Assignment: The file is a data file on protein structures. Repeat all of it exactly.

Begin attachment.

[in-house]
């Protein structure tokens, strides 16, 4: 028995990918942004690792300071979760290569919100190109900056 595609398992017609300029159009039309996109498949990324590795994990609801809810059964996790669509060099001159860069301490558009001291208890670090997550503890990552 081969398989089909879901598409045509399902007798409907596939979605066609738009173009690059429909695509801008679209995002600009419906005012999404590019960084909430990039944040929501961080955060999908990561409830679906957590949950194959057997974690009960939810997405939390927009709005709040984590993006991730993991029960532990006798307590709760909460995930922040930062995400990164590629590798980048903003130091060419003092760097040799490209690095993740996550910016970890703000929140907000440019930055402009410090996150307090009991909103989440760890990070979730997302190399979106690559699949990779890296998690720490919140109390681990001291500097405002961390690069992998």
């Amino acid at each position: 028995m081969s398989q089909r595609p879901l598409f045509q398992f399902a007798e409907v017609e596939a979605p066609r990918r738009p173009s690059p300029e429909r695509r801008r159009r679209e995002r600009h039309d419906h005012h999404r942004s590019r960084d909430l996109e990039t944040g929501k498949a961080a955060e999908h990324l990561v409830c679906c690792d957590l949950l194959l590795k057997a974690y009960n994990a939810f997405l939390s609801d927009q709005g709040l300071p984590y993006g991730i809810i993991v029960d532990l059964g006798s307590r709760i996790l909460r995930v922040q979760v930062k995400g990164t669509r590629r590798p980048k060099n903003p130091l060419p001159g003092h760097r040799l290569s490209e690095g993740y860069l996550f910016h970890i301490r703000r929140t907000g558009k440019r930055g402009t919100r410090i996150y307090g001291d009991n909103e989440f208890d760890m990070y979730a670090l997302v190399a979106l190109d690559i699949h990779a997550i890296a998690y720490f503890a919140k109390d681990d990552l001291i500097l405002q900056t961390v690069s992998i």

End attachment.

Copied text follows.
[in-house]
């Protein structure tokens, strides 16, 4: 028995990918942004690792300071979760290569919100190109900056 595609398992017609300029159009039309996109498949990324590795994990609801809810059964996790669509060099001159860069301490558009001291208890670090997550503890990552 081969398989089909879901598409045509399902007798409907596939979605066609738009173009690059429909695509801008679209995002600009419906005012999404590019960084909430990039944040929501961080955060999908990561409830679906957590949950194959057997974690009960939810997405939390927009709005709040984590993006991730993991029960532990006798307590709760909460995930922040930062995400990164590629590798980048903003130091060419003092760097040799490209690095993740996550910016970890703000929140907000440019930055402009410090996150307090009991909103989440760890990070979730997302190399979106690559699949990779890296998690720490919140109390681990001291500097405002961390690069992998």
């Amino acid at each position: 028995m081969s398989q089909r595609p879901l598409f045509q398992f399902a007798e409907v017609e596939a979605p066609r990918r738009p173009s690059p300029e429909r695509r801008r159009r679209e995002r600009h039309d419906h005012h999404r942004s590019r960084d909430l996109e990039t944040g929501k498949a961080a955060e999908h990324l990561v409830c679906c690792d957590l949950l194959l590795k057997a974690y009960n994990a939810f997405l939390s609801d927009q709005g709040l300071p984590y993006g991730i809810i993991v029960d532990l059964g006798s307590r709760i996790l909460r995930v922040q979760v930062k995400g990164t669509r590629r590798p980048k060099n903003p130091l060419p001159g003092h760097r040799l290569s490209e690095g993740y860069l996550f910016h970890i301490r703000r929140t907000g558009k440019r930055g402009t919100r410090i996150y307090g001291d009991n909103e989440f208890d760890m990070y979730a670090l997302v190399a979106l190109d690559i699949h990779a997550i890296a998690y720490f503890a919140k109390d681990d990552l001291i500097l405002q900056t961390v690069s992998i």